Another part that makes them trap options is that they encourage you to attempt things you can't (or will have difficulty to) succeed at.
They would be a lot better options if Long/High jump rules were not so awful. Flying Kick would still be a trap because Quick Jump exists and is better (because it's not once per turn and can be used without striking as part of it, and also because Quick Jump removes the running distance requirement for Long Jump (and also affects High Jump).
Anyway, yeah they have some unique utility you don't get with Leap increases. Leap is still better.
Captain Morgan wrote:
Quick jump specifically is a trap feat because Powerful Leap is better in every conceivable way. And with increased leaping distance the DCs for Long/High jumps become basically impossible to achieve.
There's also the Monk 4 feat Flying Kick, which lets you Long Jump and Strike as 2 actions (saving one action).
Which is again outdone by Dancing Leaf, which increases your Leap distance and has a bonus perk of negating falling damage in some situations.
Anything that helps or improves your Long/High Lump capability is a waste of time because the DCs are so impossible.
Taking either Powerful Leap or Dancing Leaf (or be in Crane Style), a lvl 4 Monk can leap 20 feet. meaning their only useful long jump is 25 feet or longer, which is DC 30 which is only doable on a 20 if your athletics is maxxed out. Take both for a 25 foot leap (which is hillarious), and you can long jump further than that once you reach like, lvl 10-12 or something. You can high jump higher than that, never.
There are at least a couple of options for improving Long/High jumps, and they're absolutely trap options compared to improving your Leaps.
Also I was actually looking at speccing into crit specialization via Rogue multiclassing for my dagger throwing bard build. Where True Strike would give me a decent shot at critting my one attack per round.
At least the Wounding Rune will save me a feat.
On Quiet Allies: It's pretty decent if people are willing to invest in stealth (which is usually actually not as hard to do for the non-skill monkey classes because you get more skills trained relative to the number of skills there are, and because of ample opportunities for extra skills, especially so for humans.)
It's main problem, eventual obsolescence as Mithral and high quality level armour renders ACP equal to 0, is in part remedied by robust retraining rules.
One absolute trap option I've found though: Long/High Jump and all support feats. The DCs are prohibitive and you're much better off improving your Leap instead. You're seriously better off taking Fleet to get up to 30 movespeed instead of taking Quick Jump or any other option that helps you with Long/High jumps.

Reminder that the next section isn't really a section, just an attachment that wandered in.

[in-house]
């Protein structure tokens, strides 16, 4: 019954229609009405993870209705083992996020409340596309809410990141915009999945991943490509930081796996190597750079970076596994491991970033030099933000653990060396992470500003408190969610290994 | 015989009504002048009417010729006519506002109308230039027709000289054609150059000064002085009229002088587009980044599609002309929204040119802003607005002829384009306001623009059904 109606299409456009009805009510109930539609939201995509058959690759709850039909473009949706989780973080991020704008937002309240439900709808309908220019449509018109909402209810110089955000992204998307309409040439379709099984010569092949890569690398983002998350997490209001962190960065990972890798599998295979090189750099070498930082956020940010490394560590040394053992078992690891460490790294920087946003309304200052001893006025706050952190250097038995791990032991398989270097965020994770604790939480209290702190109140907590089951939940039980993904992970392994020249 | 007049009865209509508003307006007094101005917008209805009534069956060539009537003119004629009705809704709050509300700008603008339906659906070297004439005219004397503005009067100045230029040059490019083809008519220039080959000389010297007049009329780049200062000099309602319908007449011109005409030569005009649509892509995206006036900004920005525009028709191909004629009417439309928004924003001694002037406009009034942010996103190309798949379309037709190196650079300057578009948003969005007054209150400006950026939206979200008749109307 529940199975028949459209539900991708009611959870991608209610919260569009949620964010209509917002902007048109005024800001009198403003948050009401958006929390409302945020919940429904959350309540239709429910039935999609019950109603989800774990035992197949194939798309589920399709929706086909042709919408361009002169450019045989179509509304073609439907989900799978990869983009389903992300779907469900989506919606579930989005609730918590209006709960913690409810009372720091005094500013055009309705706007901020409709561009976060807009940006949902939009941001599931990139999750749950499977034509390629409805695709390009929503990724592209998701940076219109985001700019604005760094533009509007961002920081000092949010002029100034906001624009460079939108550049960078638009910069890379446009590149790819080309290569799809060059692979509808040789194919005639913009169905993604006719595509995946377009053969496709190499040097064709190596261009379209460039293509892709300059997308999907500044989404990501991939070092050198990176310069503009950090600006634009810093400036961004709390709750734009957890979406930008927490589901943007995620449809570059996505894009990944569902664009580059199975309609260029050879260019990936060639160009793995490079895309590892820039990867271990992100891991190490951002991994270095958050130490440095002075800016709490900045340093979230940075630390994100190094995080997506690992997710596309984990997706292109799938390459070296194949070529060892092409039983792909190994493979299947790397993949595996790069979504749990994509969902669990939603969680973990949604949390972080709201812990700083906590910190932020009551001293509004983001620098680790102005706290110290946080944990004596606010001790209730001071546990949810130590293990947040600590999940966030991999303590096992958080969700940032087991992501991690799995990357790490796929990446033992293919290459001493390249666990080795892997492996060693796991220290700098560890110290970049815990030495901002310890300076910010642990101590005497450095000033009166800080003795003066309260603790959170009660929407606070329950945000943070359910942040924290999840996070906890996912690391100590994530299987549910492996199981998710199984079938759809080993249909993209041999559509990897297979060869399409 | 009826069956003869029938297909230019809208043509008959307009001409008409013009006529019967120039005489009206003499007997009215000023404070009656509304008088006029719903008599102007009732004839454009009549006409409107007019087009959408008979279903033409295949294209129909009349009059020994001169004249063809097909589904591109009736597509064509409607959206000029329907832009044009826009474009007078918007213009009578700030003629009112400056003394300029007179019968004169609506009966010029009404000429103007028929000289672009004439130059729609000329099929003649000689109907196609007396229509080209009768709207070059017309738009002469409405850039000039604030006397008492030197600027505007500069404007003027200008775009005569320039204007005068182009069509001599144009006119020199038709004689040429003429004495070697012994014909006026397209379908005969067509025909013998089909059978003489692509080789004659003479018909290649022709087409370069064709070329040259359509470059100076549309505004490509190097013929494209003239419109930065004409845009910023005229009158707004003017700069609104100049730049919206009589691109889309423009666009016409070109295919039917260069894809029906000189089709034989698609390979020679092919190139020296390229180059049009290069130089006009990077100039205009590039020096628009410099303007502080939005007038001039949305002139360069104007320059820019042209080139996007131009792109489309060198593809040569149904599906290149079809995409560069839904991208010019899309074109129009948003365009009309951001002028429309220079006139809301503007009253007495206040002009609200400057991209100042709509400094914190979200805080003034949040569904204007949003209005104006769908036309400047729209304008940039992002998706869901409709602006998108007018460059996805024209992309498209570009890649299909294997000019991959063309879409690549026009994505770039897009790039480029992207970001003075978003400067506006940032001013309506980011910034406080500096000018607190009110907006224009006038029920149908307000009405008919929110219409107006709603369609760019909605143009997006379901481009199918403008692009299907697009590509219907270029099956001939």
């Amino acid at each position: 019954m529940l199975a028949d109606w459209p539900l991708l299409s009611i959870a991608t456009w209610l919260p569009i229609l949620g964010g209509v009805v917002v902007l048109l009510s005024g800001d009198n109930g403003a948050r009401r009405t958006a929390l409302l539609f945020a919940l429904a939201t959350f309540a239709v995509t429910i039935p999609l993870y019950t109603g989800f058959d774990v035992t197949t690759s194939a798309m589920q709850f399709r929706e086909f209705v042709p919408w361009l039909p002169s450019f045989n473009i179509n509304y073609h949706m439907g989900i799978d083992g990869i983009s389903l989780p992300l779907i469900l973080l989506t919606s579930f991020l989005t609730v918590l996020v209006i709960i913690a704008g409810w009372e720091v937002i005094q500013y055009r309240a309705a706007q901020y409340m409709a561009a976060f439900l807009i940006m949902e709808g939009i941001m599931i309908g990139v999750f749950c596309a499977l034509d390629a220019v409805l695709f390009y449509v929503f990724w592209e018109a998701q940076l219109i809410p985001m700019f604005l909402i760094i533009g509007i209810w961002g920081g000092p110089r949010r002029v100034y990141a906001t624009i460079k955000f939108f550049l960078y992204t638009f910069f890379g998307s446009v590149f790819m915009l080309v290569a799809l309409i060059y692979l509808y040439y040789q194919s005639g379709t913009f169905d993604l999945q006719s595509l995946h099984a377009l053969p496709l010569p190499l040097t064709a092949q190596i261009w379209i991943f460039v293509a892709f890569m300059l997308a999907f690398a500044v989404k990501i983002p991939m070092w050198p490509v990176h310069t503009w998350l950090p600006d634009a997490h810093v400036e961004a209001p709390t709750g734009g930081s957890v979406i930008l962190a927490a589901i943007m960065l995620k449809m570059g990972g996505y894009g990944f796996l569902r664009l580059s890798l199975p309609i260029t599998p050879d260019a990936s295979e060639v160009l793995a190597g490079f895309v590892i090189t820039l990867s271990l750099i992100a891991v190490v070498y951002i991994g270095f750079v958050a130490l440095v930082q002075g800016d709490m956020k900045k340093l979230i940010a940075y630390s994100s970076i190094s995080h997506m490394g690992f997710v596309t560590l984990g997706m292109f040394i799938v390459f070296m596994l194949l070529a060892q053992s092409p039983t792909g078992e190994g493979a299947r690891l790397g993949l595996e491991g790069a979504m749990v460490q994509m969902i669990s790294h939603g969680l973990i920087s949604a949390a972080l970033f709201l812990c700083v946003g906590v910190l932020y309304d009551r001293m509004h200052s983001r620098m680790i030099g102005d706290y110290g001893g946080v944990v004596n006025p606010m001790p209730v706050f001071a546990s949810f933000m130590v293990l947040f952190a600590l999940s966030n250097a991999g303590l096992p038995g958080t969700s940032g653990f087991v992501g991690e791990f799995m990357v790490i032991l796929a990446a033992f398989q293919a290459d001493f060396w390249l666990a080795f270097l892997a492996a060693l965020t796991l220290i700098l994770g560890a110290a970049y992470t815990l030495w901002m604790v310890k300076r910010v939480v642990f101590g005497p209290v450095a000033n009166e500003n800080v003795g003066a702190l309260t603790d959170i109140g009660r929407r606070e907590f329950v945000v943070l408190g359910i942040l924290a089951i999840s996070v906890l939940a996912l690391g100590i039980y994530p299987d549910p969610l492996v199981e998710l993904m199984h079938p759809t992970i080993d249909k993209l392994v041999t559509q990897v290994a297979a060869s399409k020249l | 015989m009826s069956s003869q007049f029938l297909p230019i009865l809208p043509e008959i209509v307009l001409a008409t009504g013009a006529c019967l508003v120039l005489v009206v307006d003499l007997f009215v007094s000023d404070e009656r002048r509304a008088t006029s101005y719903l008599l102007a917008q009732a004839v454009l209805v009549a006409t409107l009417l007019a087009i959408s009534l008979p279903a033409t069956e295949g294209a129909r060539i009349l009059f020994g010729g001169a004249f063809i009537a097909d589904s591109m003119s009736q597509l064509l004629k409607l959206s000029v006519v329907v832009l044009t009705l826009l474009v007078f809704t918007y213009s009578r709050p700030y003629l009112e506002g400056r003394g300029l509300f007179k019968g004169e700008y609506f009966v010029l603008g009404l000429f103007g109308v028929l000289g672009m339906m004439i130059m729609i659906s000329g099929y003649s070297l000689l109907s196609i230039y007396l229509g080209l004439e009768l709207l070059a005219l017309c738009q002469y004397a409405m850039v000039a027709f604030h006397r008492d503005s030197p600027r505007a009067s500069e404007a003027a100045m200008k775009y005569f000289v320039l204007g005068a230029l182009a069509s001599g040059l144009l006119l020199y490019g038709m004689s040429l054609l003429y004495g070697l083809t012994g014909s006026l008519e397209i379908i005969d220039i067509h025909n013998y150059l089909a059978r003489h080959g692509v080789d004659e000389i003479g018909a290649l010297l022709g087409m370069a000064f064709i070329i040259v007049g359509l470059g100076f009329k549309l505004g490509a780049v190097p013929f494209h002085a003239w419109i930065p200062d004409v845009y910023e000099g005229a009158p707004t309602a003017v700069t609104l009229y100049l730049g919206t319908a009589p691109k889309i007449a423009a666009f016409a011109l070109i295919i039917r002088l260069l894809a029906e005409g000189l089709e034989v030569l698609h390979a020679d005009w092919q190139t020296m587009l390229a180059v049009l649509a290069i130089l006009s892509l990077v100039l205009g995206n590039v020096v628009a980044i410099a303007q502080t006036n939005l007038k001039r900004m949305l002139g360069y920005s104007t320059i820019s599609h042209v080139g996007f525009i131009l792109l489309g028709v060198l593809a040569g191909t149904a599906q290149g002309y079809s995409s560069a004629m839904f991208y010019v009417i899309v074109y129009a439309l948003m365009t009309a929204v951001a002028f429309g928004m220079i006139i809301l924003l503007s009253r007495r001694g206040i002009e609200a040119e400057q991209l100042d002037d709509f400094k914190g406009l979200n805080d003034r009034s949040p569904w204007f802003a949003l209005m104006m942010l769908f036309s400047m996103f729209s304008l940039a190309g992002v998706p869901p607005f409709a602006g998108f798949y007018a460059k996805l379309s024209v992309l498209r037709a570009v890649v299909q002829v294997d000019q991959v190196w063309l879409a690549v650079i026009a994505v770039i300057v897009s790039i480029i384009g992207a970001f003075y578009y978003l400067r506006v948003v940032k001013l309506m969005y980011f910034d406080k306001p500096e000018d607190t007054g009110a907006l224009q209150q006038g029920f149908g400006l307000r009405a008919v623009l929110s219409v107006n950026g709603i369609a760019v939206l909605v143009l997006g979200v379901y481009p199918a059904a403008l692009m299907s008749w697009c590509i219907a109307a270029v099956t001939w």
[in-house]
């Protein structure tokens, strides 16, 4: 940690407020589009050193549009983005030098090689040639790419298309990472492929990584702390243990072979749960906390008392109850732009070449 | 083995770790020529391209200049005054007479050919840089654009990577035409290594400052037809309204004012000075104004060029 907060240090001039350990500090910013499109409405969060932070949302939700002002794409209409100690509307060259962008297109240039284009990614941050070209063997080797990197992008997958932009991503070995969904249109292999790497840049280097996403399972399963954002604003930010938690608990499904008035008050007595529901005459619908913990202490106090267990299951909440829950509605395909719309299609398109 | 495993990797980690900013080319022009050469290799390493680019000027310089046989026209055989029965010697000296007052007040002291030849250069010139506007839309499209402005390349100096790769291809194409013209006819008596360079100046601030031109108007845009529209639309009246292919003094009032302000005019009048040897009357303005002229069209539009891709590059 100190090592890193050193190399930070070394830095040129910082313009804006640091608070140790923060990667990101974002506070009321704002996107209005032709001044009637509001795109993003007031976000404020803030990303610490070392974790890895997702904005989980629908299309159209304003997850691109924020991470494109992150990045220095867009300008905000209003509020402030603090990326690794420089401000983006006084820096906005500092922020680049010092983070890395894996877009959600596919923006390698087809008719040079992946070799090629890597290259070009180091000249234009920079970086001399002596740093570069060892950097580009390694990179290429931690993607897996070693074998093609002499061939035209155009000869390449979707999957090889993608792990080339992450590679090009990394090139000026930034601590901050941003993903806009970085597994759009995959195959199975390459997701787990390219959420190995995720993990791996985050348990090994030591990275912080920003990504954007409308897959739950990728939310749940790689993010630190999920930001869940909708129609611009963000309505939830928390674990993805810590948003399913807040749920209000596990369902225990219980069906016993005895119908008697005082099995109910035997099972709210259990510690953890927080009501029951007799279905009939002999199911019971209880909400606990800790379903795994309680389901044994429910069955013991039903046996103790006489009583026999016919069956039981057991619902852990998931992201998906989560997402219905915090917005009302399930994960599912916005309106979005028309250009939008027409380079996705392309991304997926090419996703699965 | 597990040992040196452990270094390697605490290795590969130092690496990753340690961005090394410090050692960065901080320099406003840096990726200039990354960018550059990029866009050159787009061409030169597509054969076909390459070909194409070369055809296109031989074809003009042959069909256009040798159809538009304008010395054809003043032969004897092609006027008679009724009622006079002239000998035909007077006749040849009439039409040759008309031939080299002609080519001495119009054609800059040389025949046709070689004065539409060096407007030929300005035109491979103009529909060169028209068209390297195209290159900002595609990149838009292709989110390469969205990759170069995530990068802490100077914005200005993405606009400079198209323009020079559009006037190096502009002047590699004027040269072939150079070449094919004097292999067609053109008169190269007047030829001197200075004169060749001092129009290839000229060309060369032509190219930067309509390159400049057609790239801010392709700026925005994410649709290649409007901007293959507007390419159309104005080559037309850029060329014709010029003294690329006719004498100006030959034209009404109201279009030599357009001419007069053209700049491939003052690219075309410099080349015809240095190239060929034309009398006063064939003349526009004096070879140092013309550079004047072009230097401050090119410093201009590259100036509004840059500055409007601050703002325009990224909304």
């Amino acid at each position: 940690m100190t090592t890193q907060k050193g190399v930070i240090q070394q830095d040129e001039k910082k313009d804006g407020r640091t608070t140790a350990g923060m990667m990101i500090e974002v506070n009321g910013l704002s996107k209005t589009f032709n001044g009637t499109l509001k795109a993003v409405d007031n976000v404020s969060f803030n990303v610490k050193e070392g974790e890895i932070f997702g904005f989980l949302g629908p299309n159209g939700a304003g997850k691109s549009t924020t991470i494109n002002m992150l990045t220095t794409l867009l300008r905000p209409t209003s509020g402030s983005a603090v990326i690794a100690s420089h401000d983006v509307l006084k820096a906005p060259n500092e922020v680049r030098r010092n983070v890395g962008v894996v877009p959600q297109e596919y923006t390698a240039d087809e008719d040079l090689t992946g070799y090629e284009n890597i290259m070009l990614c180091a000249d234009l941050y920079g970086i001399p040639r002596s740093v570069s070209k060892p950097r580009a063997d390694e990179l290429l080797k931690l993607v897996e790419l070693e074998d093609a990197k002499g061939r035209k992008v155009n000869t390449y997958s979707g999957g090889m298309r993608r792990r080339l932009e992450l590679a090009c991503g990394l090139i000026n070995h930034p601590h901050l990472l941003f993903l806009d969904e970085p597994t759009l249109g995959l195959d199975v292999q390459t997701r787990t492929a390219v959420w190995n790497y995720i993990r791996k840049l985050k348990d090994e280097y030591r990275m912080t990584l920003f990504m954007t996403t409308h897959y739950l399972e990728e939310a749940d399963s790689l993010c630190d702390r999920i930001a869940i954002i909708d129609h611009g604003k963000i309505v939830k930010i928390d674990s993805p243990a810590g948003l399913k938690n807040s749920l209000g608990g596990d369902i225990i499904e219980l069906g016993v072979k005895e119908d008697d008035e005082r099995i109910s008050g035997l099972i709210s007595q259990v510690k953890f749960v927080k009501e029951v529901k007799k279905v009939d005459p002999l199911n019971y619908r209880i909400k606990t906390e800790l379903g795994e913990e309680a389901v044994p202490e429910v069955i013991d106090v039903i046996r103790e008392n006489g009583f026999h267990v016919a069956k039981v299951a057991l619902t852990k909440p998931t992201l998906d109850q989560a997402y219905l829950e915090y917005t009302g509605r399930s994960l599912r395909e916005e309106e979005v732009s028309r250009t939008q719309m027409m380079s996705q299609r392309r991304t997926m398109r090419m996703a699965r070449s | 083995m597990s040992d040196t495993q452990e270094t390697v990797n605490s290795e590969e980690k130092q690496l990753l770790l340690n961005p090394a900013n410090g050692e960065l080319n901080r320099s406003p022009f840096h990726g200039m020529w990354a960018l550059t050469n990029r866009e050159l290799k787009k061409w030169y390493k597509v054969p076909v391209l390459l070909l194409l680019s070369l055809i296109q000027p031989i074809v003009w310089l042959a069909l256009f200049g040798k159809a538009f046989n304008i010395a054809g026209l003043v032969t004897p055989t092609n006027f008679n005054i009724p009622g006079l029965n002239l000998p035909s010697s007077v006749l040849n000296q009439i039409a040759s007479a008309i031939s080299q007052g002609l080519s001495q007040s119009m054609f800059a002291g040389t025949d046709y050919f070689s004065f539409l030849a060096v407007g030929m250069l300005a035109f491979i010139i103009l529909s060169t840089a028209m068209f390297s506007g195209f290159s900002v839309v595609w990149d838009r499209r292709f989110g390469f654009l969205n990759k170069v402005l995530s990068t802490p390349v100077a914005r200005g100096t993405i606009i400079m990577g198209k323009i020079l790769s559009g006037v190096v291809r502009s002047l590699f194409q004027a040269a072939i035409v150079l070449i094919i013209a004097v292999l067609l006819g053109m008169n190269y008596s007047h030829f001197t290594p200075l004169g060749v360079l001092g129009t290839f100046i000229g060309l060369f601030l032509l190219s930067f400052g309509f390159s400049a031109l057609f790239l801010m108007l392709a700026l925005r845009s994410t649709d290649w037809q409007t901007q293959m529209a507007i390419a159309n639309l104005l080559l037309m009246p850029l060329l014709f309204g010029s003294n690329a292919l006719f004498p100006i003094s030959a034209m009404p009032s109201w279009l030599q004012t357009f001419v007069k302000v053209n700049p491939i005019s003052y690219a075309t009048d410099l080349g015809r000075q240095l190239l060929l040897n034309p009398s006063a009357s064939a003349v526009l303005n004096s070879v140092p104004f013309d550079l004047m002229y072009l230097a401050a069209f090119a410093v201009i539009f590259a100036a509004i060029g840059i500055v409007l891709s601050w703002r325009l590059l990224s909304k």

Another trap option is the Crit specialization for the Knife and Dart groups. Because wounding is a bit weaker but works on non-crits. Which means it's nothing to consider building for.
In 3.finder bonuses and effects from permanent magic items would count for feat requirements, for an easy example, you could use a stat-boosting item to qualify for feats you didn't have the attributes for.
Is this still the case? Or is it no longer possible?
In this specific case, I'm trying to see if my half-elf can qualify for Elf Step (req 40 movespeed) with Boots of Bounding.
Aura of Faith does considerably less damage (flat 1 rather than 1 per weapon die), more than makes up for the lower damage by helping allies as well as not costing an action but also comes online significantly later at twice the level. It also doesn't have righteous blade as a prereq.
Anyhow, I like Retributive Strike conceptually, as an optional Class Feat. I absolutely despise how Paladins don't get any actively offensive ability that would be useful in a duel with an Antipaladin as part of their core set.
Retributive strike also has the fairly bad structure that it's a feature that is only really of use if the rest of the party builds around it. It's not going to see use ever, in a party with otherwise composed of non-melee types. Not unless something has gone wrong and the casters and ranged-attackers are being swiped at in close range, in which case the Paladin is likely too far away to be able to use retributive strike.
Charon Onozuka wrote:
I want the magus as a real class, not just a series of feats to enhance wizards who wanna go into melee.
The Magus wasn't just cool because you could cast spells while swinging your sword, it was cool because it wielded arcane power with martial aptitude.
A Magus could phase their sword through their opponent's armour, a magus could backhand spells back at the enemy.
They weren't just a wizard who also did swords or a fighter who also did magic.
They were all these things you can't really replicate with a series of feat chains.
I could see it become an archetype, similarily as I can see the Bard and the Paladin become an archetype. Just not under this pretend system of feat-chains. At the very least it would have to be an iteration where the baseline is that everyone has an archetype.
And honestly, spellcasting isn't even that important for the magus to me. Or at least, it's meaningless without a solid chassis for the abilities that separated the magus from the eldritch knight.
I like the idea of mundane HP recovery being capped in some way.
If there was a quick way of tracking "fresh" damage it could work better, then you could just set a limit for how high you can go. Basically, if taking damage temporarily lowered your max HP, possibly even requiring more powerful healing (or just different kinds of magic healing even) to recover.
In a way, that's what I like about the various system tweaks that split up the hit points abstraction (like Starfinder and the vigor optional rules from ultimate combat) into actual wounds and battle fatigue/stress. If the buffer is right, and actual wounds are hard enough to recover, then encounters can be harmful without being severely limiting or severely lethal.